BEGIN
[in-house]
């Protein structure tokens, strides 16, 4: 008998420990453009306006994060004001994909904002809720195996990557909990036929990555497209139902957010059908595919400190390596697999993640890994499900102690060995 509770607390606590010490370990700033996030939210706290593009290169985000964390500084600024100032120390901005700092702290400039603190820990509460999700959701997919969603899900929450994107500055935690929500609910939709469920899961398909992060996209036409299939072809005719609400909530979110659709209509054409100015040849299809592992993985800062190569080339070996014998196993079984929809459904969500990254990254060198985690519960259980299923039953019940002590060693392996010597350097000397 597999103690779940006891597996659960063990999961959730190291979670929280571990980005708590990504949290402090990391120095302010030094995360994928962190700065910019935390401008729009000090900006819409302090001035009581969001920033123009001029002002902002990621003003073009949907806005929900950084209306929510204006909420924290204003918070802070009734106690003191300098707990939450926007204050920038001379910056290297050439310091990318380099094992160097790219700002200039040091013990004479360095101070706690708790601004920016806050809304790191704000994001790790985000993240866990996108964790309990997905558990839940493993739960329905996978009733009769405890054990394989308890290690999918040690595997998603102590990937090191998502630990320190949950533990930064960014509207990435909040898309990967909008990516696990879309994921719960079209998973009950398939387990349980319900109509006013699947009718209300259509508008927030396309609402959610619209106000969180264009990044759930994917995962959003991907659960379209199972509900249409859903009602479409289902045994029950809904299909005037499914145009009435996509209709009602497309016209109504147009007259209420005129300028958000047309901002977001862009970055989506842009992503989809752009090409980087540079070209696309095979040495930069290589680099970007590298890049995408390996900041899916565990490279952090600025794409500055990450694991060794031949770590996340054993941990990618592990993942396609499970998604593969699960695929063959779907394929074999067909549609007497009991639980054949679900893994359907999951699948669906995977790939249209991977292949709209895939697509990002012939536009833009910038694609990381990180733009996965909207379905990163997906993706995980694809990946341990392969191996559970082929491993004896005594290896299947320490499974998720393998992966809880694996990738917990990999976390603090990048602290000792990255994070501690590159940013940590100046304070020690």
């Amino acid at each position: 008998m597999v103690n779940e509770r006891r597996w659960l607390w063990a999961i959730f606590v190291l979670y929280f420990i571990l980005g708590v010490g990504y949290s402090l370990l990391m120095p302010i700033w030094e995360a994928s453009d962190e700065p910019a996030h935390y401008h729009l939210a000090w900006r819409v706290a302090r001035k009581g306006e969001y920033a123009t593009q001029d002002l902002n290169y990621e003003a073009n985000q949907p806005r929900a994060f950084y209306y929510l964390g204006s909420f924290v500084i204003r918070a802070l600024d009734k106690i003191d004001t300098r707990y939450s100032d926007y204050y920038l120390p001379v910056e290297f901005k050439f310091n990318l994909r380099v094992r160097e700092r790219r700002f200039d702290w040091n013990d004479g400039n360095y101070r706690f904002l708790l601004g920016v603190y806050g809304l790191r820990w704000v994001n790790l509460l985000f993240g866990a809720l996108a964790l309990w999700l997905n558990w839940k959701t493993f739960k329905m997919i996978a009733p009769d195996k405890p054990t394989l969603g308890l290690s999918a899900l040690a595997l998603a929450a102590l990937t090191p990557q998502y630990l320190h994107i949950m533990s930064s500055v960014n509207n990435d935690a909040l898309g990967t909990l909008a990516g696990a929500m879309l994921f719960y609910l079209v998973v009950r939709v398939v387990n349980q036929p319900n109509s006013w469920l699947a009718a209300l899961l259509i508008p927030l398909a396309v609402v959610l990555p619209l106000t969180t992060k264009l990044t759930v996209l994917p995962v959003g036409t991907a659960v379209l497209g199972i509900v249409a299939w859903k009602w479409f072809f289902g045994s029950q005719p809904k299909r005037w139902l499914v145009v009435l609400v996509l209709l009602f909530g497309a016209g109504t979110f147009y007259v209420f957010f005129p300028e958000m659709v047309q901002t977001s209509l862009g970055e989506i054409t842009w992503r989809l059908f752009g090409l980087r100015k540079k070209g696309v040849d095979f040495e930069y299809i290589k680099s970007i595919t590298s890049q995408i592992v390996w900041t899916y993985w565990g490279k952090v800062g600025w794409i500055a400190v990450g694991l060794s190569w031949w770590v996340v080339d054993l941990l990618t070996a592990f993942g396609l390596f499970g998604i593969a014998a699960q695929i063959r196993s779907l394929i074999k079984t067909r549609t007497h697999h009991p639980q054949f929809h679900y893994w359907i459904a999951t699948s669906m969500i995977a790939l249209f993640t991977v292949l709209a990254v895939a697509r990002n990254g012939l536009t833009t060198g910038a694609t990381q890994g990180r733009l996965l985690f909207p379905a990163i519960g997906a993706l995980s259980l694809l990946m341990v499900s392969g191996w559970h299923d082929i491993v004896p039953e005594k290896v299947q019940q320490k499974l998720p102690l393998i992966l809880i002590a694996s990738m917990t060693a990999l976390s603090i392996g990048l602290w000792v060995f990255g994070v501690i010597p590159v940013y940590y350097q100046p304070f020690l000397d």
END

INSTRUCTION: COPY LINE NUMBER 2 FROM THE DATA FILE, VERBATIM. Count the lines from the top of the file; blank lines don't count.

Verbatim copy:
């Protein structure tokens, strides 16, 4: 008998420990453009306006994060004001994909904002809720195996990557909990036929990555497209139902957010059908595919400190390596697999993640890994499900102690060995 509770607390606590010490370990700033996030939210706290593009290169985000964390500084600024100032120390901005700092702290400039603190820990509460999700959701997919969603899900929450994107500055935690929500609910939709469920899961398909992060996209036409299939072809005719609400909530979110659709209509054409100015040849299809592992993985800062190569080339070996014998196993079984929809459904969500990254990254060198985690519960259980299923039953019940002590060693392996010597350097000397 597999103690779940006891597996659960063990999961959730190291979670929280571990980005708590990504949290402090990391120095302010030094995360994928962190700065910019935390401008729009000090900006819409302090001035009581969001920033123009001029002002902002990621003003073009949907806005929900950084209306929510204006909420924290204003918070802070009734106690003191300098707990939450926007204050920038001379910056290297050439310091990318380099094992160097790219700002200039040091013990004479360095101070706690708790601004920016806050809304790191704000994001790790985000993240866990996108964790309990997905558990839940493993739960329905996978009733009769405890054990394989308890290690999918040690595997998603102590990937090191998502630990320190949950533990930064960014509207990435909040898309990967909008990516696990879309994921719960079209998973009950398939387990349980319900109509006013699947009718209300259509508008927030396309609402959610619209106000969180264009990044759930994917995962959003991907659960379209199972509900249409859903009602479409289902045994029950809904299909005037499914145009009435996509209709009602497309016209109504147009007259209420005129300028958000047309901002977001862009970055989506842009992503989809752009090409980087540079070209696309095979040495930069290589680099970007590298890049995408390996900041899916565990490279952090600025794409500055990450694991060794031949770590996340054993941990990618592990993942396609499970998604593969699960695929063959779907394929074999067909549609007497009991639980054949679900893994359907999951699948669906995977790939249209991977292949709209895939697509990002012939536009833009910038694609990381990180733009996965909207379905990163997906993706995980694809990946341990392969191996559970082929491993004896005594290896299947320490499974998720393998992966809880694996990738917990990999976390603090990048602290000792990255994070501690590159940013940590100046304070020690």